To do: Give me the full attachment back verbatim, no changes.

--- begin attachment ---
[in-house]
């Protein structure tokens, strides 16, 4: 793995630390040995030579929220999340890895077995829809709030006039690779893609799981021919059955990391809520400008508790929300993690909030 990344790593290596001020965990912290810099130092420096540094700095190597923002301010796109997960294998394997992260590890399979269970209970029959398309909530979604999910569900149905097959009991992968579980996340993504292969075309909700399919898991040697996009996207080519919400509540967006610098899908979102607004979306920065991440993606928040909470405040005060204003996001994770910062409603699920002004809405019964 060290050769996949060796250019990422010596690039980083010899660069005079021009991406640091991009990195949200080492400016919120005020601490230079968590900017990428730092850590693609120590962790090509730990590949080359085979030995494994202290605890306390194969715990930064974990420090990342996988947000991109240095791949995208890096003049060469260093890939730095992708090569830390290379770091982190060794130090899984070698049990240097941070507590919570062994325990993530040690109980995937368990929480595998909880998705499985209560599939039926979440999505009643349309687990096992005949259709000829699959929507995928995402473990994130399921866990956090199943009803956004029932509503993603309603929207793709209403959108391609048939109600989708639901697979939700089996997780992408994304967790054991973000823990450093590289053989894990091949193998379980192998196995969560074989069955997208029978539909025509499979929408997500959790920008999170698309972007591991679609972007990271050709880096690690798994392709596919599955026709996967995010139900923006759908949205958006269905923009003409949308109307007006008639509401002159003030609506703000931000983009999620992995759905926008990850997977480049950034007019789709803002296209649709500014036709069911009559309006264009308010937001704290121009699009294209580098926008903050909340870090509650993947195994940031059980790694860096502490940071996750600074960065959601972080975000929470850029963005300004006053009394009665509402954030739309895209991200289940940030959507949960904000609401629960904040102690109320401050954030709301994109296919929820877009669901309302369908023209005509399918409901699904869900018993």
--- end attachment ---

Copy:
[in-house]
């Protein structure tokens, strides 16, 4: 793995630390040995030579929220999340890895077995829809709030006039690779893609799981021919059955990391809520400008508790929300993690909030 990344790593290596001020965990912290810099130092420096540094700095190597923002301010796109997960294998394997992260590890399979269970209970029959398309909530979604999910569900149905097959009991992968579980996340993504292969075309909700399919898991040697996009996207080519919400509540967006610098899908979102607004979306920065991440993606928040909470405040005060204003996001994770910062409603699920002004809405019964 060290050769996949060796250019990422010596690039980083010899660069005079021009991406640091991009990195949200080492400016919120005020601490230079968590900017990428730092850590693609120590962790090509730990590949080359085979030995494994202290605890306390194969715990930064974990420090990342996988947000991109240095791949995208890096003049060469260093890939730095992708090569830390290379770091982190060794130090899984070698049990240097941070507590919570062994325990993530040690109980995937368990929480595998909880998705499985209560599939039926979440999505009643349309687990096992005949259709000829699959929507995928995402473990994130399921866990956090199943009803956004029932509503993603309603929207793709209403959108391609048939109600989708639901697979939700089996997780992408994304967790054991973000823990450093590289053989894990091949193998379980192998196995969560074989069955997208029978539909025509499979929408997500959790920008999170698309972007591991679609972007990271050709880096690690798994392709596919599955026709996967995010139900923006759908949205958006269905923009003409949308109307007006008639509401002159003030609506703000931000983009999620992995759905926008990850997977480049950034007019789709803002296209649709500014036709069911009559309006264009308010937001704290121009699009294209580098926008903050909340870090509650993947195994940031059980790694860096502490940071996750600074960065959601972080975000929470850029963005300004006053009394009665509402954030739309895209991200289940940030959507949960904000609401629960904040102690109320401050954030709301994109296919929820877009669901309302369908023209005509399918409901699904869900018993």